Sputnik launched 65 years ago

Sputnik: A silver sphere, with 4 antenna-looking long thin rods pointing out toward the back.
Here is a replica of Sputnik 1, the first artificial satellite launched into outer space, shown in the National Air and Space Museum. Photo via NASA/ Wikipedia (Public domain).

Sputnik surprised the world 65 years ago

October 4, 1957. On this date, the Soviet Union launched Sputnik I, the first artificial satellite to orbit the Earth. Consequently, many space historians say the Space Age began on this date.

Basically, Sputnik was a polished metal sphere made of aluminum alloy. Specifically, it was 23 inches (58 cm) in diameter – about the size of a beach ball – and weighed just 184 pounds (83 kilograms). Also it had four external radio antennae to broadcast radio pulses. And broadcast they did. Indeed, people around the globe heard Sputnik’s unassuming beep beep on the radio for 21 days in 1957.

By the way, do you want to hear it? Check out the video below.

Sputnik had several primary objectives

Furthermore, the pressurized sphere had five primary science objectives: test a process for placing an artificial “moon” into Earth orbit; provide information on the density of Earth’s atmosphere, calculated from Sputnik’s lifetime in orbit; test radio and optical methods of orbital tracking; determine the effects of radio wave propagation though Earth’s atmosphere; and check principles of pressurization used on Earth-orbiting satellites.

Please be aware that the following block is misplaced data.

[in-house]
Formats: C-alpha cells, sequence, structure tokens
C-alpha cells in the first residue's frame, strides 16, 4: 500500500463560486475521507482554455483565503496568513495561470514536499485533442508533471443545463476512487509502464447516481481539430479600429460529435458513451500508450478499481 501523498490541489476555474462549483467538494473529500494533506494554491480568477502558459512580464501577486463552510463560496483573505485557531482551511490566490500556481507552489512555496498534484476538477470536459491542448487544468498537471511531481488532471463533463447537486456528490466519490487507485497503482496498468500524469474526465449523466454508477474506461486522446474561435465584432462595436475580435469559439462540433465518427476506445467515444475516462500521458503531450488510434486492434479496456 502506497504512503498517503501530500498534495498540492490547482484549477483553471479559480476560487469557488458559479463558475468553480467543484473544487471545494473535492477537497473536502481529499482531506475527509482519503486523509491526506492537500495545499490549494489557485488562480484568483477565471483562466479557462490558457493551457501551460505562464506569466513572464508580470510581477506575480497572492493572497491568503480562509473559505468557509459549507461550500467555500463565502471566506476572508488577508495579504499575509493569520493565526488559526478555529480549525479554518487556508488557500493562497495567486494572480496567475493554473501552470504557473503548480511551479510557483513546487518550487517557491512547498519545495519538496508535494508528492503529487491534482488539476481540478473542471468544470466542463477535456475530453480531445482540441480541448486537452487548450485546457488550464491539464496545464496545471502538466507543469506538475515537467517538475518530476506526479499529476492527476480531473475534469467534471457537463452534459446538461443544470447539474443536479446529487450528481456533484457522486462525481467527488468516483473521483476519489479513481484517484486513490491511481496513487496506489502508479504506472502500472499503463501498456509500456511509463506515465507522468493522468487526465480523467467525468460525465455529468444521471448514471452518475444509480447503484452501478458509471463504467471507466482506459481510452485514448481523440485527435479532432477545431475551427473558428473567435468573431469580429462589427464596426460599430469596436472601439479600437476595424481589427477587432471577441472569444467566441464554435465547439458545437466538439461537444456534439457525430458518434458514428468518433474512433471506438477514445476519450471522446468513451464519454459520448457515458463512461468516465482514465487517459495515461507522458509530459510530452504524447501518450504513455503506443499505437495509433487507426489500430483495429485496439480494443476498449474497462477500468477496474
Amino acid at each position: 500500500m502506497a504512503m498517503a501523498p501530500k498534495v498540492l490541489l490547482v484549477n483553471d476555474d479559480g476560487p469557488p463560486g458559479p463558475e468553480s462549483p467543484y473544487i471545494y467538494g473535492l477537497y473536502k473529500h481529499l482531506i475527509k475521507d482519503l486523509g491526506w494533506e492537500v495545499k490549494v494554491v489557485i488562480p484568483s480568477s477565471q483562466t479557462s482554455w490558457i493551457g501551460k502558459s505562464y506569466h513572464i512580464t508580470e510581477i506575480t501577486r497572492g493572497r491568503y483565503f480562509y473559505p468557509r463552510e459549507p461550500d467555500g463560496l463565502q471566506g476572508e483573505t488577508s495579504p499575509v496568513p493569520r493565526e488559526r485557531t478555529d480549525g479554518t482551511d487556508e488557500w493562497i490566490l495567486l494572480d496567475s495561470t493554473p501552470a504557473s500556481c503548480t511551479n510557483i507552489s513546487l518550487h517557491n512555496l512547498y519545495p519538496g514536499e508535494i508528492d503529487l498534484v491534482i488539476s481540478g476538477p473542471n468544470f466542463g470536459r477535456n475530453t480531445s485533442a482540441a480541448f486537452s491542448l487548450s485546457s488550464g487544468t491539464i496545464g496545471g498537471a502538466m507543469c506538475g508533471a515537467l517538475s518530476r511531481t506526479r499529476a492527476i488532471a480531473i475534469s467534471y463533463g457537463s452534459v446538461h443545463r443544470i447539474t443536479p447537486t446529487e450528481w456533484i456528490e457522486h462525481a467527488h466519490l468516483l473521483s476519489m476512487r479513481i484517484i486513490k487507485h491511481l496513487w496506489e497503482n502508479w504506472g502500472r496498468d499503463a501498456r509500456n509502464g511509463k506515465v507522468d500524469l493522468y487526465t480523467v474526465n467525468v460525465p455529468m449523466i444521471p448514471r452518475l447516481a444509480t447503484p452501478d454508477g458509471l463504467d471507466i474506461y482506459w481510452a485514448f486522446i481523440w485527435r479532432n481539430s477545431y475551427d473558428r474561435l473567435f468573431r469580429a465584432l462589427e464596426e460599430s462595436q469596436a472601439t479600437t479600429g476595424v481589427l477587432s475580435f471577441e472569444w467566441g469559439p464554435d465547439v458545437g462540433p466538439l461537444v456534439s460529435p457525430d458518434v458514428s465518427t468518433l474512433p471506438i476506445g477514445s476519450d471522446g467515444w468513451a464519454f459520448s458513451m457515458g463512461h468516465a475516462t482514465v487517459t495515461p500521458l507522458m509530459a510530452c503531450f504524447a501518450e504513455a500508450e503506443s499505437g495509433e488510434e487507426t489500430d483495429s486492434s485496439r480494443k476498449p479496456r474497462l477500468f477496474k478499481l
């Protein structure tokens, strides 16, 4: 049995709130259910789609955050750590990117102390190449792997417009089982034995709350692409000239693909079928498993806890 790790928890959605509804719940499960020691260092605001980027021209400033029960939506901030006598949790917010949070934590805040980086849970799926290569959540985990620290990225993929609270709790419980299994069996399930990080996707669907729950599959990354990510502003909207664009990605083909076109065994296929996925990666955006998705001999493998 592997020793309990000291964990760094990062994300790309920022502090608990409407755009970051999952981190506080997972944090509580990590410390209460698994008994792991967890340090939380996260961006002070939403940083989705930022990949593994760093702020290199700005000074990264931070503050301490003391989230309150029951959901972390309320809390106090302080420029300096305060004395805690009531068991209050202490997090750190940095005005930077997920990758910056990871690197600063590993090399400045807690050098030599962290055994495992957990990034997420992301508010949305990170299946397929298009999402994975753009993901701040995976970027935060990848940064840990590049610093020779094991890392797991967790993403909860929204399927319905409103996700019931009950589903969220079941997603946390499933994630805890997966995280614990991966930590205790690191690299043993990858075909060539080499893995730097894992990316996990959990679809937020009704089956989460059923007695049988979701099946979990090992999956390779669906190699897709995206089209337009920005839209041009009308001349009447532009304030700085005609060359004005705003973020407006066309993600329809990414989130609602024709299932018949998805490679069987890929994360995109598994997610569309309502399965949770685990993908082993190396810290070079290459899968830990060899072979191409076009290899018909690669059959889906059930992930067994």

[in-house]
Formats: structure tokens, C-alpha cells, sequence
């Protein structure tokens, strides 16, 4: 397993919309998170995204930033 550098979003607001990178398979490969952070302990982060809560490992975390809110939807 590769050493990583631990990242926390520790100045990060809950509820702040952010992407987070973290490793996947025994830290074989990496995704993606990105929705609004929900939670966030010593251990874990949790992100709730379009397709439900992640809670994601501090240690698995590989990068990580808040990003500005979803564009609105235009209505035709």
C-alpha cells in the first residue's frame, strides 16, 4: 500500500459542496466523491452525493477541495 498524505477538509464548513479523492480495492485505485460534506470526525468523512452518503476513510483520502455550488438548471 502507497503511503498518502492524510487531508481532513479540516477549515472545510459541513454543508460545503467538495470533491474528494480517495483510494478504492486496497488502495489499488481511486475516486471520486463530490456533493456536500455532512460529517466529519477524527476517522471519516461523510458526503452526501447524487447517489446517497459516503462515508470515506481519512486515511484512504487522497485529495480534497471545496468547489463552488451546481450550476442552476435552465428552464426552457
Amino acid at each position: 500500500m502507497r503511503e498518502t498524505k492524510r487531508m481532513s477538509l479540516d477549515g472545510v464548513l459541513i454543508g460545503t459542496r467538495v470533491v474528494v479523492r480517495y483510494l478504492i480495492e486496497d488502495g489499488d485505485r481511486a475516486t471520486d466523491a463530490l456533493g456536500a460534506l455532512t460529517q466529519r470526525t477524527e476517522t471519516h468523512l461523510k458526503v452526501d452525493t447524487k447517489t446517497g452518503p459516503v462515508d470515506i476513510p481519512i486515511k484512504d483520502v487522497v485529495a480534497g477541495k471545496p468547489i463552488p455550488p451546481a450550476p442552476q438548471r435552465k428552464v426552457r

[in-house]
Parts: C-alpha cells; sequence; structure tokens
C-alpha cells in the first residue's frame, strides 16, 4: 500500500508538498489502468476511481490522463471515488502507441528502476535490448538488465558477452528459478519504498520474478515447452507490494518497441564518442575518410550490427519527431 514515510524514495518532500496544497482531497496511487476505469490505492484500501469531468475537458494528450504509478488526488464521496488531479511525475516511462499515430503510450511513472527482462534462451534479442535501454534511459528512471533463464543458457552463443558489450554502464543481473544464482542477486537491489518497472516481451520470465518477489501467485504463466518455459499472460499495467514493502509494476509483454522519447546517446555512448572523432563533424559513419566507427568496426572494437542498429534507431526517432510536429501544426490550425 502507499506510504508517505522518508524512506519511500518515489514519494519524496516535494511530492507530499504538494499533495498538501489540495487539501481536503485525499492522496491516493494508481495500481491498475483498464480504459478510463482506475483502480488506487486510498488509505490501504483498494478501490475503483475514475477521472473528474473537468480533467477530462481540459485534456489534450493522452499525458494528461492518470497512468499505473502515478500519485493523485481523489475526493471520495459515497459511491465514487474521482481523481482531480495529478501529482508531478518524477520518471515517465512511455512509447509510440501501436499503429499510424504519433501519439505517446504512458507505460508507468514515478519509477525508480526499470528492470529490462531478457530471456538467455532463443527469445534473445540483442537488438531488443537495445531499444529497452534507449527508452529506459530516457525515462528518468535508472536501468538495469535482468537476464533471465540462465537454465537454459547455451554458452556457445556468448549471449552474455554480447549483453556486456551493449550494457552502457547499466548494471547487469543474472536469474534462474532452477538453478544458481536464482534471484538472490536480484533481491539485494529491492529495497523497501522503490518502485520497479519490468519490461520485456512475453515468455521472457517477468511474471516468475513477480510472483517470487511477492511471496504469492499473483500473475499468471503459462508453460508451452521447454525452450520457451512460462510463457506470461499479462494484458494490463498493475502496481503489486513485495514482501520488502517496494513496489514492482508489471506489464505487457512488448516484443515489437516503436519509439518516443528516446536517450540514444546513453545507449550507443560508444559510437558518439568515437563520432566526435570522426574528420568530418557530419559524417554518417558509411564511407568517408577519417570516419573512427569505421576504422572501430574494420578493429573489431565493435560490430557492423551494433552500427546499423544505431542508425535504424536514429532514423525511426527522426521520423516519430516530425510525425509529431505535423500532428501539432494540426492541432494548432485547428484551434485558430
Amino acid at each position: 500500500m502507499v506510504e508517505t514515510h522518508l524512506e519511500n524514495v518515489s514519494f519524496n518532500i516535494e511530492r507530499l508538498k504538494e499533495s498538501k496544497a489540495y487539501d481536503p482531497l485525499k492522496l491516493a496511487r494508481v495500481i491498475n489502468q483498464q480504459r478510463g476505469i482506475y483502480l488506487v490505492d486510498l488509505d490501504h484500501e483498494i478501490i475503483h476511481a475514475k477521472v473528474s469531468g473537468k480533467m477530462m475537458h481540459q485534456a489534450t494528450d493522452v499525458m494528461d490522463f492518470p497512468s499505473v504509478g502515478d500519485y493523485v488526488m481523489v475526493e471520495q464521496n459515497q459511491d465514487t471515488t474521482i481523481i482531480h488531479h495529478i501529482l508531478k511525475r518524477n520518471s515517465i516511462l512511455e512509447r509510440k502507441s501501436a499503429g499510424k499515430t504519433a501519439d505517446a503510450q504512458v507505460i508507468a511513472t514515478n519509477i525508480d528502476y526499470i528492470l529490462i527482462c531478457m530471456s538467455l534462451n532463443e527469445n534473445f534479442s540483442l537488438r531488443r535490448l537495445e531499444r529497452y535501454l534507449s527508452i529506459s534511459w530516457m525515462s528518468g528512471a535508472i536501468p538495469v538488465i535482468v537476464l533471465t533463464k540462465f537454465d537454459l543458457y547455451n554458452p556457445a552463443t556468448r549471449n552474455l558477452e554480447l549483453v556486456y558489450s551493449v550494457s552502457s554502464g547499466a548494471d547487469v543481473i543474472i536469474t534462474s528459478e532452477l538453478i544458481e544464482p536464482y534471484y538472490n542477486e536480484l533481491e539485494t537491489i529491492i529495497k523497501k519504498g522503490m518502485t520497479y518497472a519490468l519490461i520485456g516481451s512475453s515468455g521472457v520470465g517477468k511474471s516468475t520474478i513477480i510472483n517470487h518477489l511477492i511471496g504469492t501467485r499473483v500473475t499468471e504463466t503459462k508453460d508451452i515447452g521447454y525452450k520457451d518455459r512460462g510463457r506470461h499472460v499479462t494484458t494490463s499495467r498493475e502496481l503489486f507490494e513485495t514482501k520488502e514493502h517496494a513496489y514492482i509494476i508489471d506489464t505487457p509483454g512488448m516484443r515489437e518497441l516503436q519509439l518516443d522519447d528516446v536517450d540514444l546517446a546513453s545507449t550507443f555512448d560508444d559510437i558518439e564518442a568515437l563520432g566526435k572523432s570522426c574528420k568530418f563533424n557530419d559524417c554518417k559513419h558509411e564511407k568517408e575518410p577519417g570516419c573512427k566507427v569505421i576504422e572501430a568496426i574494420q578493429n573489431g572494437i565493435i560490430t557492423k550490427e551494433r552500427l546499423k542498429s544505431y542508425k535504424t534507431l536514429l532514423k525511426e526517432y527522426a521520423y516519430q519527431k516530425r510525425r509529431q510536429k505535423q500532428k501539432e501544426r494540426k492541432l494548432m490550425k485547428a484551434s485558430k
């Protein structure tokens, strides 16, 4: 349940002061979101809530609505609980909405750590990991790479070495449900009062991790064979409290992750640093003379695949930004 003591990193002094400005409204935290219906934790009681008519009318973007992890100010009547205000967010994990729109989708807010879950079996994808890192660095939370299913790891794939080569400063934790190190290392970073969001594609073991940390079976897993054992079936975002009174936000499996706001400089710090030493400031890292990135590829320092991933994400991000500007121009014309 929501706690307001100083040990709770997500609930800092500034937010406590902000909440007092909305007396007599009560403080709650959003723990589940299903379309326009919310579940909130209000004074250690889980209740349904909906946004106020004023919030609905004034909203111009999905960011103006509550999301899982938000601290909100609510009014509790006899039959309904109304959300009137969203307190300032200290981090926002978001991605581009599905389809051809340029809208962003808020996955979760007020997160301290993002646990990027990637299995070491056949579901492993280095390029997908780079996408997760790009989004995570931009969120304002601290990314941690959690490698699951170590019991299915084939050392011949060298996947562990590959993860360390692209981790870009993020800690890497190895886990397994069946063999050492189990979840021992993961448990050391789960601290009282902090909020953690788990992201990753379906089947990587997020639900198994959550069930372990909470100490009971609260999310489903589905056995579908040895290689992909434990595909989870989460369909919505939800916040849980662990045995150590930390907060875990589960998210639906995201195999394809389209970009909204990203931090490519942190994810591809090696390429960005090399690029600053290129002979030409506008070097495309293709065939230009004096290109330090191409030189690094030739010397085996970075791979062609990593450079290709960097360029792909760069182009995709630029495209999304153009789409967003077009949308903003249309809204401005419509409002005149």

While Sputnik’s beeping was a remarkable accomplishment for the Soviet Union, it also led to what many assumed was Russia’s superiority in space. To this end, the world feared the Soviets’ now had the ability to launch satellites. More specifically, concern Russia could launch ballistic missiles carrying nuclear weapons to Europe and the U.S.

Next launch: The first living creature in space

After that, the next step was to place a living creature in space. So on November 3, 1957, the Soviets launched Sputnik II, this time carrying a much heavier payload, including a stray dog named Laika. As a matter of fact, they found Laika on the streets of Moscow just over a week before Sputnik II was set to launch. But, according to the BBC, Laika died within hours of launch from panic and overheating. Read more about Laika from

As a result: The beginning of the space race

Naturally, Sputnik I and Sputnik II sent shockwaves around the world. And American political leadership scrambled to catch up. In the long run, that extra push resulted in the United States sending the first astronauts to walk on the moon, on July 20, 1969.

A white-coated Russian works on large shiny metal ball with antennas.
Historic image showing a technician putting the finishing touches on Sputnik I. Image via NASA.

For a musical take on the sudden advent of the Space Age, by Leslie Fish.

Bottom line: On October 4, 1957, 65 years ago, the Soviet Union launched the Sputnik I satellite into Earth orbit, and the Space Age began.

October 4, 2022

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Eleanor Imster

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